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Tang: National security transformation can improve government effectiveness and spending

November 29, 2010

Outdated budgeting processes seriously hamper the ability of the national security system to conduct policy without wasteful and inefficient spending. From the $52 billion spent on Iraq War reconstruction to the sprawl of the national security system since 9/11, reports and studies have repeatedly noted the inefficiencies and costs from a scattered and ad hoc approach to national security spending. This occurs even as the U.S. recognizes a coming fiscal crisis, often deemed a national security issue by the nation’s military leadership. Even more troubling, the U.S. faces emerging national security challenges that are piling up as the government remains slow to anticipate and react. National security transformation has the potential to save billions while increasing the effectiveness of the government, and puts our institutions in a better place to deal with our fiscal issues.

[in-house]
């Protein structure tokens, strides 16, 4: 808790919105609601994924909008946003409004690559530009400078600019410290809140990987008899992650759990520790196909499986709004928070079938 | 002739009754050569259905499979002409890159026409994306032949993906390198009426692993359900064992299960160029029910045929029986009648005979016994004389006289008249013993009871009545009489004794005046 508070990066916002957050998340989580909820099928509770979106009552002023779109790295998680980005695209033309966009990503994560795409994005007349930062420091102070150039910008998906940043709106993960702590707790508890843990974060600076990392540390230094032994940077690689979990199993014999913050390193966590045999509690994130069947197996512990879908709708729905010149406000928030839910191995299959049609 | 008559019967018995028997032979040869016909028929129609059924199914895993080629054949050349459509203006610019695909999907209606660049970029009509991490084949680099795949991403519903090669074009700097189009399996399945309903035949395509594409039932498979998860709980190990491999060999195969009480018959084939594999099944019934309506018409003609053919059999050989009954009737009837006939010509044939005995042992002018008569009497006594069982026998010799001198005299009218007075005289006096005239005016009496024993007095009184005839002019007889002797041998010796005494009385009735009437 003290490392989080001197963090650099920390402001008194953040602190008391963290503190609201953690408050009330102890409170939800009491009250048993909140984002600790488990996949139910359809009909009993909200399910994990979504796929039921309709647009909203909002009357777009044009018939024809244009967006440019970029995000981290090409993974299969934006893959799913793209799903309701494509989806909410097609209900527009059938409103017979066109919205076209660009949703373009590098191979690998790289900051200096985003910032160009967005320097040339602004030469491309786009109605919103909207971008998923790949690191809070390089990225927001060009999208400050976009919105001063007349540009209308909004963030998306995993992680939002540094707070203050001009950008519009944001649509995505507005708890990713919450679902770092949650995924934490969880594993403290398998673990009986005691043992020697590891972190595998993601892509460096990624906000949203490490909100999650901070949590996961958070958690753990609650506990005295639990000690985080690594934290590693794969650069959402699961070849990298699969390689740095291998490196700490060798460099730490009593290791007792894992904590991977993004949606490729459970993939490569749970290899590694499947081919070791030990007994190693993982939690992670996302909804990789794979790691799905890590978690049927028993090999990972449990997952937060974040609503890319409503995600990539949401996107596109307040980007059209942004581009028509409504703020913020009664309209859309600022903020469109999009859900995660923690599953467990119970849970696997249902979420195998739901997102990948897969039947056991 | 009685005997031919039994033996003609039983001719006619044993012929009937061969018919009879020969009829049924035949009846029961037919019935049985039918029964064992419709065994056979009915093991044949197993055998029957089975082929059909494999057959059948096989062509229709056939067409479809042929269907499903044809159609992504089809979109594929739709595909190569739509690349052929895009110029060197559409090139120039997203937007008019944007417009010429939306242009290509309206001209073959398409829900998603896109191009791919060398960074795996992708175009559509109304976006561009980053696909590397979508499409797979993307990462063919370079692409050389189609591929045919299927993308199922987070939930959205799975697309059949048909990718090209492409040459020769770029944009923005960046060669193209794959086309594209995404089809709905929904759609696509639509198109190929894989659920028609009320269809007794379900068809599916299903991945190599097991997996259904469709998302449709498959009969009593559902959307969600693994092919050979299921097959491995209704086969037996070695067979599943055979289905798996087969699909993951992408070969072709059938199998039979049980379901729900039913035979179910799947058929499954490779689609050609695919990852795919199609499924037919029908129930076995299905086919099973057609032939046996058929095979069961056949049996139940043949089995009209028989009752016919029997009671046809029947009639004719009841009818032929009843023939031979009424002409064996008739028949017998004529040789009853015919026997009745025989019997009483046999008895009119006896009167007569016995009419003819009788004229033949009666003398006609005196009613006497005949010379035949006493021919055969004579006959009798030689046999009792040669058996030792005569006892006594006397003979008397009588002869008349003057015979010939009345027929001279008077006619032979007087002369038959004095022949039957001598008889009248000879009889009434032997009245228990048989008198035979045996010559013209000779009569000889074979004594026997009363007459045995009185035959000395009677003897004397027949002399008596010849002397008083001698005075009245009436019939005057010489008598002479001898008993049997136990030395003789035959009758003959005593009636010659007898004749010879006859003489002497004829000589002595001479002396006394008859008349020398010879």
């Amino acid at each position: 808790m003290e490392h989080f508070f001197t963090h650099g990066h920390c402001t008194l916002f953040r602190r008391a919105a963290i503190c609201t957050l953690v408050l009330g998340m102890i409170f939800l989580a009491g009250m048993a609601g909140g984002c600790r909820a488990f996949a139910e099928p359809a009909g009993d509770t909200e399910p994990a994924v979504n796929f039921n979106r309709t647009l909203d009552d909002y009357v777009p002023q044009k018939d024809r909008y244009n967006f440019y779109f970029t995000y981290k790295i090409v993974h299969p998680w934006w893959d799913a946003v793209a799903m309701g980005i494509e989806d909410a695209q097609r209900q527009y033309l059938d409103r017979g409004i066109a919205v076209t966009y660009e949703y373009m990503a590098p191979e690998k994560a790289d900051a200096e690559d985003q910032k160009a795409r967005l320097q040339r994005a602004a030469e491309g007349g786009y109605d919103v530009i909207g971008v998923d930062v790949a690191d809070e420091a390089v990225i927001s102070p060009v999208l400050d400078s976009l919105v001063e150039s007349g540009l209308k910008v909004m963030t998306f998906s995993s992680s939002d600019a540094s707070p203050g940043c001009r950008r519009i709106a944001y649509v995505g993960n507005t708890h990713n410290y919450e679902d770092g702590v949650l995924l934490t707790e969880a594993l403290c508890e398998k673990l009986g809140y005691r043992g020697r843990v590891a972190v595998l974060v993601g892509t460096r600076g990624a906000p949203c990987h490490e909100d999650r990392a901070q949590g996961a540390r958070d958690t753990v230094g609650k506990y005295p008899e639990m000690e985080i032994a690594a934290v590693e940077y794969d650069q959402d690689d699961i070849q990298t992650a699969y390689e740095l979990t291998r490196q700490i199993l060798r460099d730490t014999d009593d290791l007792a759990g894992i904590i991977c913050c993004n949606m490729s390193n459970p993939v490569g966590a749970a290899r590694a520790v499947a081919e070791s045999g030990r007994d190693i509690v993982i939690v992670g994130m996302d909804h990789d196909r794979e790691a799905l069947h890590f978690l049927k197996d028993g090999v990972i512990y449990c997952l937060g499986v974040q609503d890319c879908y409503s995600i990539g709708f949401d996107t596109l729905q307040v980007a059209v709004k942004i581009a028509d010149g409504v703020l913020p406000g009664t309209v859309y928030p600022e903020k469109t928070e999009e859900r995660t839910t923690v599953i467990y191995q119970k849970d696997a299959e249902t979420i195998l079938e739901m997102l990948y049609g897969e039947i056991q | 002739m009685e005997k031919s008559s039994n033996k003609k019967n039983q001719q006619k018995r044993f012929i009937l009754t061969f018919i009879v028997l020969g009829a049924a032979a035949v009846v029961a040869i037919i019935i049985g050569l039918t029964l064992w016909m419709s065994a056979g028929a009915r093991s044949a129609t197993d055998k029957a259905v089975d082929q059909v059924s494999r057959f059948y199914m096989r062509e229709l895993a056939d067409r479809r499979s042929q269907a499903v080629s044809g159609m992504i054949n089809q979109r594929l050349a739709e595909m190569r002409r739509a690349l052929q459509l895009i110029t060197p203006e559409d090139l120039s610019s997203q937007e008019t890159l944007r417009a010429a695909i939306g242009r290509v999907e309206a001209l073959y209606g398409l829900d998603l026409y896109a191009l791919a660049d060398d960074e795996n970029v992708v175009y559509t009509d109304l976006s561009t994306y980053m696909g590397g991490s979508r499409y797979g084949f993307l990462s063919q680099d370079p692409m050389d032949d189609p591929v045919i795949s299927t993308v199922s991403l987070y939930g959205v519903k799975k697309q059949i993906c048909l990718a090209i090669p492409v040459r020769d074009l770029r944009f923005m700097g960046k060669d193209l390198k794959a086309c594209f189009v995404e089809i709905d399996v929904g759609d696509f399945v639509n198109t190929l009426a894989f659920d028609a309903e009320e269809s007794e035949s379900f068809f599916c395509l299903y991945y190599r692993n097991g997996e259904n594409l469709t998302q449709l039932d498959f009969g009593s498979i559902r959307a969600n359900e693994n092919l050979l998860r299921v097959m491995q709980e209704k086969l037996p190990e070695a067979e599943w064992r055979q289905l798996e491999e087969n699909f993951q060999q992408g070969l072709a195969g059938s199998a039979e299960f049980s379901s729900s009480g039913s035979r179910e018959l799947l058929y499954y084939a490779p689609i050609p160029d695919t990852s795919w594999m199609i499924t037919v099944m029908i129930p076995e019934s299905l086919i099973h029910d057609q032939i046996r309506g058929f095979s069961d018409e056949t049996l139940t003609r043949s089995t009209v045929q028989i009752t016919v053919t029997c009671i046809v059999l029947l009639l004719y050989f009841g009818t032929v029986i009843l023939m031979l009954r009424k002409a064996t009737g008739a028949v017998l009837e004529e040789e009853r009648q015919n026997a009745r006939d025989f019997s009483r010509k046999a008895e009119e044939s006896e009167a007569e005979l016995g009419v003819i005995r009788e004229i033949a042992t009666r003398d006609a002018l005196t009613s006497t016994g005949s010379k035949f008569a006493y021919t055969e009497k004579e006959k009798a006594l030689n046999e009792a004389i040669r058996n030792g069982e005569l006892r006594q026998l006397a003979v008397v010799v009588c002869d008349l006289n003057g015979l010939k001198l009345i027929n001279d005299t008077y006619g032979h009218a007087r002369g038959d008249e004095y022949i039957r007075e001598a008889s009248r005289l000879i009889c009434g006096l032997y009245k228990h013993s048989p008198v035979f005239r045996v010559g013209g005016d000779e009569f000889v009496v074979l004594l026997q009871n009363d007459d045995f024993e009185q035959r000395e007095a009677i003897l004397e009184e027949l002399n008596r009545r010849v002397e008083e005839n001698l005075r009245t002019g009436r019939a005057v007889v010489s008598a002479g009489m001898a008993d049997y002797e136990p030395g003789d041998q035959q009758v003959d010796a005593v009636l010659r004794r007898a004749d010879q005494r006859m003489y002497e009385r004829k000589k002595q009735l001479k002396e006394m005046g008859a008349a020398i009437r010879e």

– Rei Tang, Research Analyst

This is from a series of posts by our staff in response to this question: How can national security transformation contribute to fiscal responsibility?

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